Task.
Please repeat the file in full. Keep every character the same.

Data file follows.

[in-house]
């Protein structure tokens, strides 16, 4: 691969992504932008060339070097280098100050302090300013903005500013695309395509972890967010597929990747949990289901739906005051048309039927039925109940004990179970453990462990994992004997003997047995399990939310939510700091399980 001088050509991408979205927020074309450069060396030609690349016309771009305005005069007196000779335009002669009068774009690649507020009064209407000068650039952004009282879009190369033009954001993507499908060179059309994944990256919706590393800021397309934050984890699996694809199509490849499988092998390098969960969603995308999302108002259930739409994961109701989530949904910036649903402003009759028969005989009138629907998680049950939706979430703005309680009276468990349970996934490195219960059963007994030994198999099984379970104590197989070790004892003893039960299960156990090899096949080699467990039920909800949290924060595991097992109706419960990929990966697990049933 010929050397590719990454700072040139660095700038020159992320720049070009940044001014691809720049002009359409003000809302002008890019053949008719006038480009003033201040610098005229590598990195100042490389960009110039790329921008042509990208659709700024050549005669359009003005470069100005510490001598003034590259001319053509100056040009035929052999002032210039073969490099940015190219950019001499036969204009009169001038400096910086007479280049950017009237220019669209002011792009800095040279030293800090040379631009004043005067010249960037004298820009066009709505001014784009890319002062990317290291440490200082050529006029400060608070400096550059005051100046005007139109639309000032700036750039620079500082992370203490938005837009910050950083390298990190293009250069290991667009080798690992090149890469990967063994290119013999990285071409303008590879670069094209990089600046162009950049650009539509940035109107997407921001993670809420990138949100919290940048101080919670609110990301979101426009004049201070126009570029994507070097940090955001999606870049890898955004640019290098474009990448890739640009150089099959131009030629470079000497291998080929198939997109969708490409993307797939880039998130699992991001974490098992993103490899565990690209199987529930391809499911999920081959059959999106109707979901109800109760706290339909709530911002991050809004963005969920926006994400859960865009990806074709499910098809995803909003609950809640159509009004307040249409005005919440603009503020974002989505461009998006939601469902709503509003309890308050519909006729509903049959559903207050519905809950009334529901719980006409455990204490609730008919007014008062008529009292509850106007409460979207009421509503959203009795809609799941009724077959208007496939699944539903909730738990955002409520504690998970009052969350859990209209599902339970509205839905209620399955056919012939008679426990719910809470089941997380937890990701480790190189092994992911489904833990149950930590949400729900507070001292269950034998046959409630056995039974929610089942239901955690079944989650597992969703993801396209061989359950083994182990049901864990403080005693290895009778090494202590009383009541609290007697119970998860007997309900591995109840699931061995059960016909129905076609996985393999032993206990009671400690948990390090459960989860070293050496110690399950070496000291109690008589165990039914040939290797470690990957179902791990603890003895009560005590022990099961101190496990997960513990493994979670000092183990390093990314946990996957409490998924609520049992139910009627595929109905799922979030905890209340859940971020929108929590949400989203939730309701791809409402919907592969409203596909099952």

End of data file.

[in-house]
């Protein structure tokens, strides 16, 4: 691969992504932008060339070097280098100050302090300013903005500013695309395509972890967010597929990747949990289901739906005051048309039927039925109940004990179970453990462990994992004997003997047995399990939310939510700091399980 001088050509991408979205927020074309450069060396030609690349016309771009305005005069007196000779335009002669009068774009690649507020009064209407000068650039952004009282879009190369033009954001993507499908060179059309994944990256919706590393800021397309934050984890699996694809199509490849499988092998390098969960969603995308999302108002259930739409994961109701989530949904910036649903402003009759028969005989009138629907998680049950939706979430703005309680009276468990349970996934490195219960059963007994030994198999099984379970104590197989070790004892003893039960299960156990090899096949080699467990039920909800949290924060595991097992109706419960990929990966697990049933 010929050397590719990454700072040139660095700038020159992320720049070009940044001014691809720049002009359409003000809302002008890019053949008719006038480009003033201040610098005229590598990195100042490389960009110039790329921008042509990208659709700024050549005669359009003005470069100005510490001598003034590259001319053509100056040009035929052999002032210039073969490099940015190219950019001499036969204009009169001038400096910086007479280049950017009237220019669209002011792009800095040279030293800090040379631009004043005067010249960037004298820009066009709505001014784009890319002062990317290291440490200082050529006029400060608070400096550059005051100046005007139109639309000032700036750039620079500082992370203490938005837009910050950083390298990190293009250069290991667009080798690992090149890469990967063994290119013999990285071409303008590879670069094209990089600046162009950049650009539509940035109107997407921001993670809420990138949100919290940048101080919670609110990301979101426009004049201070126009570029994507070097940090955001999606870049890898955004640019290098474009990448890739640009150089099959131009030629470079000497291998080929198939997109969708490409993307797939880039998130699992991001974490098992993103490899565990690209199987529930391809499911999920081959059959999106109707979901109800109760706290339909709530911002991050809004963005969920926006994400859960865009990806074709499910098809995803909003609950809640159509009004307040249409005005919440603009503020974002989505461009998006939601469902709503509003309890308050519909006729509903049959559903207050519905809950009334529901719980006409455990204490609730008919007014008062008529009292509850106007409460979207009421509503959203009795809609799941009724077959208007496939699944539903909730738990955002409520504690998970009052969350859990209209599902339970509205839905209620399955056919012939008679426990719910809470089941997380937890990701480790190189092994992911489904833990149950930590949400729900507070001292269950034998046959409630056995039974929610089942239901955690079944989650597992969703993801396209061989359950083994182990049901864990403080005693290895009778090494202590009383009541609290007697119970998860007997309900591995109840699931061995059960016909129905076609996985393999032993206990009671400690948990390090459960989860070293050496110690399950070496000291109690008589165990039914040939290797470690990957179902791990603890003895009560005590022990099961101190496990997960513990493994979670000092183990390093990314946990996957409490998924609520049992139910009627595929109905799922979030905890209340859940971020929108929590949400989203939730309701791809409402919907592969409203596909099952």